The white-tailed deer and white-footed mouse are the tick’s most frequent hosts, but also they feed on dogs, birds, and other rodents, including squirrels. In some areas, as many as half of the deer ticks are infected with Borrelia, the Lyme disease bacteria. The disease got its name in 1975 from the first identified cluster of cases, among children in Lyme, Connecticut, who had rheumatoid-like symptoms of swollen, painful joints.

Very few patients recall being bitten by a tick. The most common sign is a reddish rash that often resembles as a spreading bull’s-eye. Up to 20 percent never develop the rash. Common sites of the rash are the groin, buttocks and underarms. It is often accompanied by flu like symptoms: fever, chills, body aches, headache and fatigue.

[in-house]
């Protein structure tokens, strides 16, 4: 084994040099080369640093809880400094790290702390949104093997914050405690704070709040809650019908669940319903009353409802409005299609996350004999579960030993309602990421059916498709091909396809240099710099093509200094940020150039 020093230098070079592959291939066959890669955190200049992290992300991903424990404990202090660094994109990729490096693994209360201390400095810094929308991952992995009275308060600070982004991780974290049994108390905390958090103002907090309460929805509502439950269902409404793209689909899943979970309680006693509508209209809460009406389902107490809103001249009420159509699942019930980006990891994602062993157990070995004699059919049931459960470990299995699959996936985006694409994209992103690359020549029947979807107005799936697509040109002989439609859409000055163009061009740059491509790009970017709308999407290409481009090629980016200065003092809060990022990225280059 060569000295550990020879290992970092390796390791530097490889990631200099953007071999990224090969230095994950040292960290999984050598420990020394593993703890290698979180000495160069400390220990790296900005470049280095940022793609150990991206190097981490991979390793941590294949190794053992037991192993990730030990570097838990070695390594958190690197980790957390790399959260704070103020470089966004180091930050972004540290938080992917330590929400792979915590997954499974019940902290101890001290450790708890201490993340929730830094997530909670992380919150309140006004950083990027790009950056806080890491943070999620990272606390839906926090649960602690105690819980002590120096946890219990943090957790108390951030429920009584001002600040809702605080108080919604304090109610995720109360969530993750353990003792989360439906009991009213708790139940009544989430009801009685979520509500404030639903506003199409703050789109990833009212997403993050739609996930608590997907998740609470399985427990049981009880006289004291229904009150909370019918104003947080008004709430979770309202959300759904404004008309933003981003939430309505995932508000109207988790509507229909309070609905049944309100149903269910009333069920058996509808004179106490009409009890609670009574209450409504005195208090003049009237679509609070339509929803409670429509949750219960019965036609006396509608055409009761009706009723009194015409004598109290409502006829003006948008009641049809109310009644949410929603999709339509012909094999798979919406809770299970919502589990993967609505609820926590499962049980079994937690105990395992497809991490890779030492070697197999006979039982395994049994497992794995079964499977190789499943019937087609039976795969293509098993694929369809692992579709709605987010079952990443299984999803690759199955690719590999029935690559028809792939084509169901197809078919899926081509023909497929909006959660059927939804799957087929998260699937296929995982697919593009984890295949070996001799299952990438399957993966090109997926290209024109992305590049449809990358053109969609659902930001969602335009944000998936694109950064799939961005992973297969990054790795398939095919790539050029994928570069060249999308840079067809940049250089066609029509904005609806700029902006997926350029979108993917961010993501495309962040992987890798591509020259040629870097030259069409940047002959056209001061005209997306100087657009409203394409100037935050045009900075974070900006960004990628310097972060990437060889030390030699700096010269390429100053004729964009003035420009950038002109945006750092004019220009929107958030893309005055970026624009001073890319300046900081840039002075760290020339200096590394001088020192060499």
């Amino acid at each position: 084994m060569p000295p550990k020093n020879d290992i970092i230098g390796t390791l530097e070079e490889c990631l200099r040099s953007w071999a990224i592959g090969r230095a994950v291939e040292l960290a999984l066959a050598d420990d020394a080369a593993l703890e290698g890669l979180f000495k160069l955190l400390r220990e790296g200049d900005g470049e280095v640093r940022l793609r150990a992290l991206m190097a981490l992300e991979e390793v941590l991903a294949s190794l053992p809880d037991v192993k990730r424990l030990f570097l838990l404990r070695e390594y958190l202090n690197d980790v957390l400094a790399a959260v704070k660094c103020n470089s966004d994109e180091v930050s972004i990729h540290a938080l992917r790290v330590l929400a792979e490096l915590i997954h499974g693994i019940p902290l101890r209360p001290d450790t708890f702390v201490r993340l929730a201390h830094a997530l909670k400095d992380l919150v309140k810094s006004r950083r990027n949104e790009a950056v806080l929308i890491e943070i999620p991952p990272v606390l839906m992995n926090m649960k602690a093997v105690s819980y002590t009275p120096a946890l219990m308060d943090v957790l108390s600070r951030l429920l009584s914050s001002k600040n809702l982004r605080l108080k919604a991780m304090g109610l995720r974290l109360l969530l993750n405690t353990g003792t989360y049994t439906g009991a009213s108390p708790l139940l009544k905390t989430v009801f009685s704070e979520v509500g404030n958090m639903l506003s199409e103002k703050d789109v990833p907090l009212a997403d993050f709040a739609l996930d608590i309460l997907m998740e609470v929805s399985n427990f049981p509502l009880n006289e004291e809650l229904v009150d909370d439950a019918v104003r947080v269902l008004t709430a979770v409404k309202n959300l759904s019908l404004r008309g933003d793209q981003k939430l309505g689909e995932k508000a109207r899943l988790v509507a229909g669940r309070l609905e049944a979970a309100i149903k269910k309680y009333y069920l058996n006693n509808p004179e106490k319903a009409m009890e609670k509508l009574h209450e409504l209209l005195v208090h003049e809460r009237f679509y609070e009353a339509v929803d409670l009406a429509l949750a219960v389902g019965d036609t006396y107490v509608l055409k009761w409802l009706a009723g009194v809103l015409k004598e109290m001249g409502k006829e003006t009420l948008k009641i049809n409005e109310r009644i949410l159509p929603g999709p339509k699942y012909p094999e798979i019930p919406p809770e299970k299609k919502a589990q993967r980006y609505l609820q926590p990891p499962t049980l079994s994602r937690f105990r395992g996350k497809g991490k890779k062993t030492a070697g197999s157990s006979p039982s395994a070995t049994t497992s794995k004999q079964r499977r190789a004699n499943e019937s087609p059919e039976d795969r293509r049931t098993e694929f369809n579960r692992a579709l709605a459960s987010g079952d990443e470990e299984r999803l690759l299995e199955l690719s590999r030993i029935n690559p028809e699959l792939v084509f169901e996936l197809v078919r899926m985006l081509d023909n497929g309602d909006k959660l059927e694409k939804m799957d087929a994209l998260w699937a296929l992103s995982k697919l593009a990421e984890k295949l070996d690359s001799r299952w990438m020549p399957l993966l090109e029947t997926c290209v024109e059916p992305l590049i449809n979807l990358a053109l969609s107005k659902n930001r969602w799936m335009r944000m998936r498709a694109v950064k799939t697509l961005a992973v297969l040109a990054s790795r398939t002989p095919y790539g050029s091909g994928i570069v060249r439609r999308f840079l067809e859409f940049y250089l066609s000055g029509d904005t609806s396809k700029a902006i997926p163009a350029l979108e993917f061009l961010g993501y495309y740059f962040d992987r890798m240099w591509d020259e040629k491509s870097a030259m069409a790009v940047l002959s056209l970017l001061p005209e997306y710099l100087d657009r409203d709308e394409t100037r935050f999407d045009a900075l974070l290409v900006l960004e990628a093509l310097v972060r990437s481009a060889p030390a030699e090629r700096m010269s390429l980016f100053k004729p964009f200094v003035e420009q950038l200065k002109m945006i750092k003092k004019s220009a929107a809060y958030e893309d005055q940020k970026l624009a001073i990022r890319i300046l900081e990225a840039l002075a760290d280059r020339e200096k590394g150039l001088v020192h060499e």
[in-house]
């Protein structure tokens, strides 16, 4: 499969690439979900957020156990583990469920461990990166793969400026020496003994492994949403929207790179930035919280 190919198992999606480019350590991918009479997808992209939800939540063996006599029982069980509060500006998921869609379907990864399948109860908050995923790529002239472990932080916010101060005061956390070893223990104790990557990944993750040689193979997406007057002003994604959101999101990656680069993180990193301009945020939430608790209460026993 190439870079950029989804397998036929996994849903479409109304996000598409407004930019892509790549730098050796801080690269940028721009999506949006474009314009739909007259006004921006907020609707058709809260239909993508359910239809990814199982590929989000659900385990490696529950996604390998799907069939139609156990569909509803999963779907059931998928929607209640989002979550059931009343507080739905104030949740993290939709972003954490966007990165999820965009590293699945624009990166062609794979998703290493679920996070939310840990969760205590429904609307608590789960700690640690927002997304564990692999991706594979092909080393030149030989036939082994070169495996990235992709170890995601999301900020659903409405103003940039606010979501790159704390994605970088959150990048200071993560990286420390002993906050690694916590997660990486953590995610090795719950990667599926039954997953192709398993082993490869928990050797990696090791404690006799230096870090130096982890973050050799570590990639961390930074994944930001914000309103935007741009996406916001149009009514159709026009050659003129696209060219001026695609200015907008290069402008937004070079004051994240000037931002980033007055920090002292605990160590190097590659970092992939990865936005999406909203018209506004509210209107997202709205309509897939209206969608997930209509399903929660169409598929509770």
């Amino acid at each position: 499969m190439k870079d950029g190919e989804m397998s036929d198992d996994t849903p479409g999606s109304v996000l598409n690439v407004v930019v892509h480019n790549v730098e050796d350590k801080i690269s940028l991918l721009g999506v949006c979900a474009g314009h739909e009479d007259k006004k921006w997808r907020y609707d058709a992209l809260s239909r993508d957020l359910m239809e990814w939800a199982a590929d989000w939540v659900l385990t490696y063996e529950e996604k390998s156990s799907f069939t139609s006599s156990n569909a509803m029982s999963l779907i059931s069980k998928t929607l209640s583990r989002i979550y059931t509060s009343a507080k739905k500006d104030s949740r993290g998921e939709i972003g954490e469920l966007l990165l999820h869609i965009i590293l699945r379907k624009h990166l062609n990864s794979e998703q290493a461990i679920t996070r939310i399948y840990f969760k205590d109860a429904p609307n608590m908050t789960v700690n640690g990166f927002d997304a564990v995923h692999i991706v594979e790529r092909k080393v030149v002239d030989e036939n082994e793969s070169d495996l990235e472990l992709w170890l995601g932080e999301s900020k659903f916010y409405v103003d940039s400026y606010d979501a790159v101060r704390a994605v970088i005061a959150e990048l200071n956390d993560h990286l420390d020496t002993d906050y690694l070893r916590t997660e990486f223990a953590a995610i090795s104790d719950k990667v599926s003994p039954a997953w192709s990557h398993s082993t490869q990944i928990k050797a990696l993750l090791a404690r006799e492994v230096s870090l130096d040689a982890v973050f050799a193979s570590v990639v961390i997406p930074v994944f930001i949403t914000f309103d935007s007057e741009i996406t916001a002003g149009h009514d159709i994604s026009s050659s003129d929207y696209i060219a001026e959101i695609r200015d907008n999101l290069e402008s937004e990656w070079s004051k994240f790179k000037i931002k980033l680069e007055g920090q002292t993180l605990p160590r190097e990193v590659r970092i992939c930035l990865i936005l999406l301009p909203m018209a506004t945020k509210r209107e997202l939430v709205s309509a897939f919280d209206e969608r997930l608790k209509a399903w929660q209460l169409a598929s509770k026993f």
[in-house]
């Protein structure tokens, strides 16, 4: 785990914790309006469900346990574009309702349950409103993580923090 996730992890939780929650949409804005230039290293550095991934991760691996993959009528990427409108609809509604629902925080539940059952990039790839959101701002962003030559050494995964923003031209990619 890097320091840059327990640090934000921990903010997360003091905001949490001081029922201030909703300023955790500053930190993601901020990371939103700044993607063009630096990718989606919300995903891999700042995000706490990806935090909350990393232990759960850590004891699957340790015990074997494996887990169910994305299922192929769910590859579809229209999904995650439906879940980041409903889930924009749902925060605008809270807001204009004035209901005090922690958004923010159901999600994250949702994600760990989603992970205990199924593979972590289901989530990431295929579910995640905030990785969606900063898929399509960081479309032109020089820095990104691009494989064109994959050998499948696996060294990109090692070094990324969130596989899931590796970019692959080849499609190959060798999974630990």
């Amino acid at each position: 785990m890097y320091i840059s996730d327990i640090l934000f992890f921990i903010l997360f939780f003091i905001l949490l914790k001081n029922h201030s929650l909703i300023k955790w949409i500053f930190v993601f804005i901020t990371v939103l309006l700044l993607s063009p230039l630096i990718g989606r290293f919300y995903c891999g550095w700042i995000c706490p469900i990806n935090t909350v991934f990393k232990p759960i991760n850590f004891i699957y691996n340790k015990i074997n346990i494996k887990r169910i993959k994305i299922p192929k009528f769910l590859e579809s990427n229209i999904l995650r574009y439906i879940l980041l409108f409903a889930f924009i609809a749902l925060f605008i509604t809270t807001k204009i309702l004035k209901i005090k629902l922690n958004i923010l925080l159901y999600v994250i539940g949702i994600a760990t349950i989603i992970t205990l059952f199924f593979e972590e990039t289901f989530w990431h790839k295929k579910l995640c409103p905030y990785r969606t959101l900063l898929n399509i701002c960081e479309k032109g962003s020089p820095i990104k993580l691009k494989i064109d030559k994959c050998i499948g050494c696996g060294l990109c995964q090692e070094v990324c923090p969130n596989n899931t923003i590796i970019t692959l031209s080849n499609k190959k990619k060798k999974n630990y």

If untreated or inadequately treated, the infection can cause severe migrating joint pain and swelling, most often in the knees for weeks or months later. In addition, several weeks, months or even years after an untreated infection, the bacterium can cause meningitis, temporary paralysis, numbness or weakness of arms and legs, memory and concentration difficulties and changes in mood, personality or sleep habits. Some patients have developed temporary heart rhythm abnormalities, eye inflammation or hepatitis. Ordinary laboratory tests are seldom helpful. Tests for antibodies to the bacterium or for genetic footprints result in many false-negative and false-positive findings. Since the tick must usually feed for 24 hours to transmit significant amounts of bacteria, daily body checks and showering with a washcloth can help prevent infection. Those who will not or cannot avoid grassy and wooded areas should wear long sleeves and long pants with legs tucked into socks, and spray exposed skin and clothing with tick repellent containing 20 to 30 percent DEET. If the tick is attached to the skin, it should be removed with tweezers, not fingers. Press into the skin, grasp the front of the tick’s head and pull at right angles to the skin and then wash your hands thoroughly.